Table A-1 DEC Multinational Character Set
Hex Code MCS Char or Abbrev. DEC Multinational Character Name
ASCII Control Characters1
00 NUL null character
01 SOH start of heading (Ctrl/A)
02 STX start of text (Ctrl/B)
03 ETX end of text (Ctrl/C)
04 EOT end of transmission (Ctrl/D)
05 ENQ enquiry (Ctrl/E)
06 ACK acknowledge (Ctrl/F)
07 BEL bell (Ctrl/G)
08 BS backspace (Ctrl/H)
09 HT horizontal tabulation (Ctrl/I)
0A LF line feed (Ctrl/J)
0B VT vertical tabulation (Ctrl/K)
0C FF form feed (Ctrl/L)
0D CR carriage return (Ctrl/M)
0E SO shift out (Ctrl/N)
0F SI shift in (Ctrl/O)
10 DLE data link escape (Ctrl/P)
11 DC1 device control 1 (Ctrl/Q)
12 DC2 device control 2 (Ctrl/R)
13 DC3 device control 3 (Ctrl/S)
14 DC4 device control 4 (Ctrl/T)
15 NAK negative acknowlege (Ctrl/U)
16 SYN synchronous idle (Ctrl/V)
17 ETB end of transmission block (Ctrl/W)
18 CAN cancel (Ctrl/X)
19 EM end of medium (Ctrl/Y)
1A SUB substitute (Ctrl/Z)
1B ESC escape
1C FS file separator
1D GS group separator
1E RS record separator
1F US unit separator
ASCII Special and Numeric Characters
20 SP space
21 ! exclamation point
22 " quotation marks (double quote)
23 # number sign
24 $ dollar sign
25 % percent sign
26 & ampersand
27 ' apostrophe (single quote)
28 ( opening parenthesis
29 ) closing parenthesis
2A * asterisk
2B + plus
2C , comma
2D -- hyphen or minus
2E . period or decimal point
2F / slash
30 0 zero
31 1 one
32 2 two
33 3 three
34 4 four
35 5 five
36 6 six
37 7 seven
38 8 eight
39 9 nine
3A : colon
3B ; semicolon
3C < less than
3D = equals
3E > greater than
3F ? question mark
ASCII Alphabetic Characters
40 @ commercial at sign
41 A uppercase A
42 B uppercase B
43 C uppercase C
44 D uppercase D
45 E uppercase E
46 F uppercase F
47 G uppercase G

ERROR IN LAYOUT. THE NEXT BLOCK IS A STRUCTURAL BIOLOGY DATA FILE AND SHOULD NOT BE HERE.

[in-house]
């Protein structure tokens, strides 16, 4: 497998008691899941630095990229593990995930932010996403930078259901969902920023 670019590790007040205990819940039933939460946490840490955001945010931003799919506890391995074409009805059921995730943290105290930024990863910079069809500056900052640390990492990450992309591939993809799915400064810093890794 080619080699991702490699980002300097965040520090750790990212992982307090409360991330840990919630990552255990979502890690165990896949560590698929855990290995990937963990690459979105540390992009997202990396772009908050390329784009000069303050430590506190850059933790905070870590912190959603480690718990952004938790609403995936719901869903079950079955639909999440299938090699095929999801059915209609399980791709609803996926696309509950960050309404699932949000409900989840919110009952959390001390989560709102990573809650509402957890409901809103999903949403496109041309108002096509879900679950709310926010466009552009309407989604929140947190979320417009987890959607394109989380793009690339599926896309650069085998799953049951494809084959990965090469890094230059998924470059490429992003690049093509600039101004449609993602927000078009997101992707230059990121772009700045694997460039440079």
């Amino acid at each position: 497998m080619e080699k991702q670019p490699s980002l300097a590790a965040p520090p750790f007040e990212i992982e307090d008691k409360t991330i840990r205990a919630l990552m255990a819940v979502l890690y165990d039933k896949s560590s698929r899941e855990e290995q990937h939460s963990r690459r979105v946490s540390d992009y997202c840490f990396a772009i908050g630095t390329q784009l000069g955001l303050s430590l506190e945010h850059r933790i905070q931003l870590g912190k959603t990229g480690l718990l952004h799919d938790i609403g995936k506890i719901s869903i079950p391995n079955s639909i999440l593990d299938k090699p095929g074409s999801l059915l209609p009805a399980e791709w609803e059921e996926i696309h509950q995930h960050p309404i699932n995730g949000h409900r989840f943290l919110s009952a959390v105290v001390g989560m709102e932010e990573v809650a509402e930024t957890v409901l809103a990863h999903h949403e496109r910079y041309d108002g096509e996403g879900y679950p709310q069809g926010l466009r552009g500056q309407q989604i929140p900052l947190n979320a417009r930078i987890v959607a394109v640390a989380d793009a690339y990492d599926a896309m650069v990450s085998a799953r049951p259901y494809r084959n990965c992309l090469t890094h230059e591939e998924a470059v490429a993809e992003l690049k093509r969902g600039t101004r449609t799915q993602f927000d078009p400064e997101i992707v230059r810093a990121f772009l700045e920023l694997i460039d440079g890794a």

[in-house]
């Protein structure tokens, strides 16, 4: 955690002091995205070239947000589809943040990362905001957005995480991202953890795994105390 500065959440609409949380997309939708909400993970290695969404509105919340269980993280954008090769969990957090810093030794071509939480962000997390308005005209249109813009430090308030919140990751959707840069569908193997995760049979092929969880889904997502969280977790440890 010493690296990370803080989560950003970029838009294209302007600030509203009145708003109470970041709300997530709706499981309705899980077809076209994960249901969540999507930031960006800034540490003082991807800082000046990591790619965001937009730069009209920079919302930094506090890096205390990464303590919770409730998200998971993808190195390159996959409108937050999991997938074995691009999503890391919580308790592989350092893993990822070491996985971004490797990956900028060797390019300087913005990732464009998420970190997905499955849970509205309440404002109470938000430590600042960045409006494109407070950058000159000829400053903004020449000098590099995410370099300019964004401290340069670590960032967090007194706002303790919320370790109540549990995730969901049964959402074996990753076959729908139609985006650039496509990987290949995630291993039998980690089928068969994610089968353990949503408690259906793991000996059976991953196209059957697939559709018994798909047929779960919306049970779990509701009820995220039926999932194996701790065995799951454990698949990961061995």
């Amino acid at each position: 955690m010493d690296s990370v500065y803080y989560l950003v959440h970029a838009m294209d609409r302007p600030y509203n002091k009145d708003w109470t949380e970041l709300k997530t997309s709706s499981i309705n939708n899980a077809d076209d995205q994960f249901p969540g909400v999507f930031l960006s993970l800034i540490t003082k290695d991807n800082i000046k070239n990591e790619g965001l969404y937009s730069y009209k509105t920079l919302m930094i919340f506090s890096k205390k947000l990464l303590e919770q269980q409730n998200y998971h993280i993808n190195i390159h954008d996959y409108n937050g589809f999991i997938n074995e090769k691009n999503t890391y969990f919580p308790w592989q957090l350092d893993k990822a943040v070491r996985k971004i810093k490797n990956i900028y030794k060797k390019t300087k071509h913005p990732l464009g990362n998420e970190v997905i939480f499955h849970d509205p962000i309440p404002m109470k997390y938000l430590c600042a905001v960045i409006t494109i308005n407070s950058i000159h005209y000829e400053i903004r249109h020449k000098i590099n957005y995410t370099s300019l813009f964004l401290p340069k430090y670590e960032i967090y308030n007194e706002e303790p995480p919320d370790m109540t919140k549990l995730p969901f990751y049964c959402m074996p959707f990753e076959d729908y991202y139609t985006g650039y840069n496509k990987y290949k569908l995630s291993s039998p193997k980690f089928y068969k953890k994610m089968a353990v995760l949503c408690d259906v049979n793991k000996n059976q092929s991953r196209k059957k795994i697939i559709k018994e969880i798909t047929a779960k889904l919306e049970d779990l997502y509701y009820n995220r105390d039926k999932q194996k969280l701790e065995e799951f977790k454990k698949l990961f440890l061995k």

48 H uppercase H
49 I uppercase I
4A J uppercase J
4B K uppercase K
4C L uppercase L
4D M uppercase M
4E N uppercase N
4F O uppercase O
50 P uppercase P
51 Q uppercase Q
52 R uppercase R
53 S uppercase S
54 T uppercase T
55 U uppercase U
56 V uppercase V
57 W uppercase W
58 X uppercase X
59 Y uppercase Y
5A Z uppercase Z
5B [ left bracket
5C \ backslash
5D ] right bracket
5E ^ circumflex
5F _ underscore
60 ` grave accent
61 a lowercase a
62 b lowercase b
63 c lowercase c
64 d lowercase d
65 e lowercase e
66 f lowercase f
67 g lowercase g
68 h lowercase h
69 i lowercase i
6A j lowercase j
6B k lowercase k
6C l lowercase l
6D m lowercase m
6E n lowercase n
6F o lowercase o
70 p lowercase p
71 q lowercase q
72 r lowercase r
73 s lowercase s
74 t lowercase t
75 u lowercase u
76 v lowercase v
77 w lowercase w
78 x lowercase x
79 y lowercase y
7A z lowercase z
7B { left brace
7C | vertical line
7D } right brace (ALTMODE)
7E ~ tilde (ALTMODE)
7F DEL rubout (DELETE)
Control Characters
80   [reserved]
81   [reserved]
82   [reserved]
83   [reserved]
84 IND index
85 NEL next line
86 SSA start of selected area
87 ESA end of selected area
88 HTS horizontal tab set
89 HTJ horizontal tab set with justification
8A VTS vertical tab set
8B PLD partial line down
8C PLU partial line up
8D RI reverse index
8E SS2 single shift 2
8F SS3 single shift 3
90 DCS device control string
91 PU1 private use 1
92 PU2 private use 2
93 STS set transmit state
94 CCH cancel character
95 MW message waiting
96 SPA start of protected area
97 EPA end of protected area
98   [reserved]
99   [reserved]
9A   [reserved]
9B CSI control sequence introducer
9C ST string terminator
9D OSC operating system command
9E PM privacy message
9F APC application
Other Characters
A0   [reserved] 2
A1 ¡ inverted exclamation point
A2 ¢ cent sign
A3 £ pound sign
A4   [reserved] 2
A5 ¥ yen sign
A6   [reserved] 2
A7 § section sign
A8 ¤ general currency sign 2
A9 © copyright sign
AA ª feminine ordinal indicator
AB « angle quotation mark left
AC   [reserved] 2
AD   [reserved] 2
AE   [reserved] 2
AF   [reserved] 2
B0 ° degree sign
B1 ± plus/minus sign
B2 ² superscript 2
B3 ³ superscript 3
B4   [reserved] 2
B5 µ micro sign
B6 paragraph sign, pilcrow
B7 · middle dot
B8   [reserved] 2
B9 ¹ superscript 1
BA º masculine ordinal indicator
BB » angle quotation mark right
BC ¼ fraction one-quarter
BD ½ fraction one-half
BE   [reserved] 2
BF ¿ inverted question mark
C0 À uppercase A with grave accent
C1 Á uppercase A with acute accent
C2 Â uppercase A with circumflex
C3 Ã uppercase A with tilde
C4 Ä uppercase A with umlaut (diaeresis)
C5 Å uppercase A with ring
C6 Æ uppercase AE diphthong